Sunday, February 10, 2008

Kuffuor's last budget

Permit space in your esteemed magazine for this reaction to your story: ‘ Kuffuor’s last budget’ NA, December 2007, p98.

I am a witness to the Kuffuor’s government spewing meaningless macro-economic gibberish for seven years running, while the lots of Ghanaians sank under his tutelage. An African saying has it that: “ye gods, if you cannot cure me, leave me the way you met me.” It is difficult to find areas to score the administration of President Kuffuor high.

Not satisfied with imposing a ‘Jurassic economy’ on his people, President Kuffuor went ahead and made his proud country embraced the insulting Highly Indebted and Poor Country (HIPC) programmes of the Bretton Wood institutions. He then turned around to refurbish his presidential cavalcade with expensive 4-wheel jeeps. It remains unfathomable to me why the leader of a HIPC country doesn’t see the irony in begging\borrowing money to live like an imperial president. And to crown his insensitivity to the plight of his compatriots, the President went ahead and borrowed money for a new Presidential Palace (of all things!) whilst the nation is plunged into darkness, due to electricity failure!

Under President Kuffuor’s watch, the once highly efficient and well disciplined Ghana Security Services (Immigration, Police and Customs) have been reduced to shameless bribe-takers like their counterparts in West Africa. It was also under Kuffuor’s watch that Ghana became a major hard drug transit nation. And it was also under him that scandals involving billions of cedis become almost a norm. As the Kuffuor government and its quangos continue to celebrate themselves, the number of Ghanaians selling junks in the traffic of Accra and other Ghanaian cities keep swelling. Electricity and water supplies are certainly in worse shape today than they were before the Kuffuor’s administration. It’s sad, really.

Now let’s take the very fraudulent claim that inflation has been reduced. Below are some figures we can use to contest the dubious claim:

ITEM PRICE (2000) PRICE (2007)

Candle 250 1,200

Gari (per Olonka) 2,500 12,000

Maize (per bag) 50,000 250,000

Kerosene (per gallon) 5,000 28,900

Ga Kenkey 500 2,000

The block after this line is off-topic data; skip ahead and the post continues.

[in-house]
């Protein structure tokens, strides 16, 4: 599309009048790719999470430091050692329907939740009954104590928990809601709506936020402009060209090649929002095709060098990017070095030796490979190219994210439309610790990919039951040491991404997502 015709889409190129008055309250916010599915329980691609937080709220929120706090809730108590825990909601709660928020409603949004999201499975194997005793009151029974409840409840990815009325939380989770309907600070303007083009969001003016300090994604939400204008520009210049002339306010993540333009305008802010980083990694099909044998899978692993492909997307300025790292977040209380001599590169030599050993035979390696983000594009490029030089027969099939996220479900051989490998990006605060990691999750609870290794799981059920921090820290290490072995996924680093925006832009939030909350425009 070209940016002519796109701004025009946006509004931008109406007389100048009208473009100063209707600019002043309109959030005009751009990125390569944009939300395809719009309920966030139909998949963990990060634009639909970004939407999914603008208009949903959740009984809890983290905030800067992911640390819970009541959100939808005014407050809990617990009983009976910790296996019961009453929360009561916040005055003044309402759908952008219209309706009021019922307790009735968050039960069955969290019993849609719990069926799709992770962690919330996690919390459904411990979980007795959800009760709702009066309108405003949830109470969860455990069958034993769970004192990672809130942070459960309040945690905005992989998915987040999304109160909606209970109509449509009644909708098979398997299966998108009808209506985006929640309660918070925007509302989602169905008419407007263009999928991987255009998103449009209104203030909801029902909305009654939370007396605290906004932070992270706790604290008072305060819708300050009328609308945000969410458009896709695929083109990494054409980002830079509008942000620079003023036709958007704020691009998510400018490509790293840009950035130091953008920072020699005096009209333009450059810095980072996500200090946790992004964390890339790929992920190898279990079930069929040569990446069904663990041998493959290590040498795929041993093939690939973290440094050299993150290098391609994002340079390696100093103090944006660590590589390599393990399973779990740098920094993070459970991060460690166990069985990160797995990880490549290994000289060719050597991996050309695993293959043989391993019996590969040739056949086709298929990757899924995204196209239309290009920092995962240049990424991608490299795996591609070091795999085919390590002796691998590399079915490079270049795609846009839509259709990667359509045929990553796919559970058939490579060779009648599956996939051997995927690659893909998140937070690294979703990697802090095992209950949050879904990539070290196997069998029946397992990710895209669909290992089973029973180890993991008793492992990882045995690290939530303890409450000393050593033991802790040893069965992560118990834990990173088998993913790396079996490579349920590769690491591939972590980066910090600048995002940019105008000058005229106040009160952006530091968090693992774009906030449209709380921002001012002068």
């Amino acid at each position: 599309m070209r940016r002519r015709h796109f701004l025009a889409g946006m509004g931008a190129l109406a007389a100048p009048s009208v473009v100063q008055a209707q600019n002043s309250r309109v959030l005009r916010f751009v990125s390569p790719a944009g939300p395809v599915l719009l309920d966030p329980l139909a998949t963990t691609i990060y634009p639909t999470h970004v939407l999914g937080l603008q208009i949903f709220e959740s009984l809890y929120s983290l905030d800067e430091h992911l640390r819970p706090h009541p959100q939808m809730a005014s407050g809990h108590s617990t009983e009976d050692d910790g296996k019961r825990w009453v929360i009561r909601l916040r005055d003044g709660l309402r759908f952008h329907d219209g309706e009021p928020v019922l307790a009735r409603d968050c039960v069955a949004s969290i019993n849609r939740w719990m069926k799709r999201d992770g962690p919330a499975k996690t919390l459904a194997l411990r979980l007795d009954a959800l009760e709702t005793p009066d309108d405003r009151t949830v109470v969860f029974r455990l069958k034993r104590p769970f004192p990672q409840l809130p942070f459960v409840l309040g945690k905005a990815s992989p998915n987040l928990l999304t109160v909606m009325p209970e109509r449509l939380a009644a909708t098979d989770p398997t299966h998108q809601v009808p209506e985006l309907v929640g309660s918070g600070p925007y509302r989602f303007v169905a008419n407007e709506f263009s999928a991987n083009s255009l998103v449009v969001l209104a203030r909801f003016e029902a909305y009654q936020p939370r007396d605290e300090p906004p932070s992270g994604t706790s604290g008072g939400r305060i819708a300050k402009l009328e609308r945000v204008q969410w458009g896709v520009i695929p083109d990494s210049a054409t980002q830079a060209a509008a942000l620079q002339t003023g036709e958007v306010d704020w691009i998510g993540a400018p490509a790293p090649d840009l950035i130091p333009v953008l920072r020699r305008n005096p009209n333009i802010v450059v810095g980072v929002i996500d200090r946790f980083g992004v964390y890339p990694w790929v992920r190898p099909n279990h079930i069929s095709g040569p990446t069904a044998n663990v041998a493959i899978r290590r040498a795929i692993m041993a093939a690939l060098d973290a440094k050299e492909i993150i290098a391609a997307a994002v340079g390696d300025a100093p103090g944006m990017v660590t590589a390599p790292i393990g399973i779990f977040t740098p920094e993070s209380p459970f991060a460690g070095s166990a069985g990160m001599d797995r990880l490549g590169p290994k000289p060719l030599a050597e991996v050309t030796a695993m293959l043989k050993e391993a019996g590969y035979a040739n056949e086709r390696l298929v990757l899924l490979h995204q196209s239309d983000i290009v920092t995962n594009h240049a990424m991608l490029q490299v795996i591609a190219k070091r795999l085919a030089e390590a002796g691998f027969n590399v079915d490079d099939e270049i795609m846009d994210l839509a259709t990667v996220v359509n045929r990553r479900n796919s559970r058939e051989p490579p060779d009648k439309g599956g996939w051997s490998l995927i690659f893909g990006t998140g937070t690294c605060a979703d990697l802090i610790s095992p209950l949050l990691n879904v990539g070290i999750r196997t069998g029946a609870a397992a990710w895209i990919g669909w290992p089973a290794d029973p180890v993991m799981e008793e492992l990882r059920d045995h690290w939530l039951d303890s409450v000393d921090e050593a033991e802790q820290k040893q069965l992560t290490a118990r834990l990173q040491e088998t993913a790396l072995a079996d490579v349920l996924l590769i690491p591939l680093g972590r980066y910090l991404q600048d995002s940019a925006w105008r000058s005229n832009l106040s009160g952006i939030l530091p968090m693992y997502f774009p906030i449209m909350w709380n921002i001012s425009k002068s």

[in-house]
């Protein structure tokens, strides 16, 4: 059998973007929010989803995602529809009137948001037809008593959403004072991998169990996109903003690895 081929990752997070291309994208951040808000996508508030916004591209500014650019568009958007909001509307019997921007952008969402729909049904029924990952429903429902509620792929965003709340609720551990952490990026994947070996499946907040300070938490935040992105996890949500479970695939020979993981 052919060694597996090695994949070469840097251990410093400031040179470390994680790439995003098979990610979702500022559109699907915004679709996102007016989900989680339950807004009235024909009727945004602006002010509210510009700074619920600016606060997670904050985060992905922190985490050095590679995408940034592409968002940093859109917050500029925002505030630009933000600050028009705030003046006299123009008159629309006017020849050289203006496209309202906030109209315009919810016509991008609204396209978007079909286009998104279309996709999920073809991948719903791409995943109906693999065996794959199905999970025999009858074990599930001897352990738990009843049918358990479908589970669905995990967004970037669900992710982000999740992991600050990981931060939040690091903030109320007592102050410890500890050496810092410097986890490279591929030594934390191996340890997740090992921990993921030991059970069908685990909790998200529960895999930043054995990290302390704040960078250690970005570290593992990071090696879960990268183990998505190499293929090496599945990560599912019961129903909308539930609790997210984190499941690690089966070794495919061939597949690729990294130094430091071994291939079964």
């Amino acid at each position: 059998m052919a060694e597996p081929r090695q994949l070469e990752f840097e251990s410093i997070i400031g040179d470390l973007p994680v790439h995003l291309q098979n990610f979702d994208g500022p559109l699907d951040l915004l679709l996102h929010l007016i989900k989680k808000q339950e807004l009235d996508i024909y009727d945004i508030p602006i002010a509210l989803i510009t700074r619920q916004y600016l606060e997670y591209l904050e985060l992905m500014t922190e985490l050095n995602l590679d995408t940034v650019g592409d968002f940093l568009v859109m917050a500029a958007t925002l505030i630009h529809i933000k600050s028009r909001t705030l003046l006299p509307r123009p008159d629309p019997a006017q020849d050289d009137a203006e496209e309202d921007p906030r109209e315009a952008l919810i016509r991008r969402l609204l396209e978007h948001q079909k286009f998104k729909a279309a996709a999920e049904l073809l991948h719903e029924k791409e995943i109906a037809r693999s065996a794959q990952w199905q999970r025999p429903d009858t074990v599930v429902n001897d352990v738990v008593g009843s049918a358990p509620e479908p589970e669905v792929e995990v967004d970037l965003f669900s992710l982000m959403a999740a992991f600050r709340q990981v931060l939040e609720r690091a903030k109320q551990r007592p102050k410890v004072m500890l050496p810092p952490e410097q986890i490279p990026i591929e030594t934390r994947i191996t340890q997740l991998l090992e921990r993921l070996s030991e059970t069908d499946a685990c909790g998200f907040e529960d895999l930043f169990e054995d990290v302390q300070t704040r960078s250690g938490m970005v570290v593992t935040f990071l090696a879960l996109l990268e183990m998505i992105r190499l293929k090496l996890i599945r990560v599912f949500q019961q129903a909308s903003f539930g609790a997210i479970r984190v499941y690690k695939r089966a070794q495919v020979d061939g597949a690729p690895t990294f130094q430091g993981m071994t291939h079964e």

Satchet (‘pure’) Water 100 500

Whilst in opposition the President led a demonstration against the price of petroleum which was then six thousand cedis a gallon. Today, it is priced at forty-six thousand cedis!

It is possible that President Kuffuor and his Ministers have their own special market, since they appeared so thoroughly cushioned against the hardship that is the lot of the ordinary Ghanaian. What’s most galling is that amidst the indescribable hardship, the elite have introduced a culture of shameless wealth-flaunting: the number of siren-blaring cars on Ghana’s road today is simply beyond belief.

Ghana from North to South is dripping literally with gold and other mineral resources, how do we then account for the vast poverty in the land! Instead of President Kuffuor listening to his ‘friends in the West,’ he could have listened to one Ghanaian – Cameron Duodu who suggested in one of his write-up that commodity producing countries should form cartels to fix the prices of their produces. Ghana and her neighbor, Cote d’Ivoire, together accounts for 59% of world’s cocoa production. If we throw in Nigeria’s 5% (source:, West African nations can easily form an OPEC-like organization to start the eminently sensible idea of setting the prices of the produce of their labour. Alas, President Kuffuor apparently firmly subscribe to the ‘without the West, Africa is lost’ doctrine.

If President Kuffuor’s domestic policies stinks, his foreign policy really sucks! Under his watch, the birthplace of Kwame Nkrumah has been turned into a virtual vassal state of Western imperialism. Ghana is today littered with every description of Western NGOs. Nothing better illustrates President Kuffuor’s discontent from those whom he governs than his sartorial faux pas on Ghana 50th anniversary celebration. On the greatest occasion to showcase the Black star of Africa, out came President Kuffuor dressed like a London banker in a three-piece suit. A pathetic, even nauseating sight! It reminds one of Fanon ‘Black skin, white mask’. And to his eternal discredit, President Kuffuor will go down in history as one of those who betrayed Africa’s interests by signing the notorious EPA which many African nations have condemned.

After twenty or so years of so-called democracy, it is time African leaders start delivering on the economic front. We have no business living in the paradoxical world whereby we sit on vast God-given resources, while our people continue to live like the wretched of the earth. Given leaders with vision and care, we can lift our people from abject poverty in a short time as others have done.

Fanciful macro economic statistics might look good on budgetary speeches, but as Franklin D. Roosevelt succinctly put it, “But while they prate of economic laws, men and women are starving. We must lay hold of the fact that economic laws are not made by nature. They are made by human beings.”

Let me end this piece with a quotation from Professor Adebayo Adedeji which every African leader should take to heart: “Any economy theory that impoverishes people is doomed to failure.”

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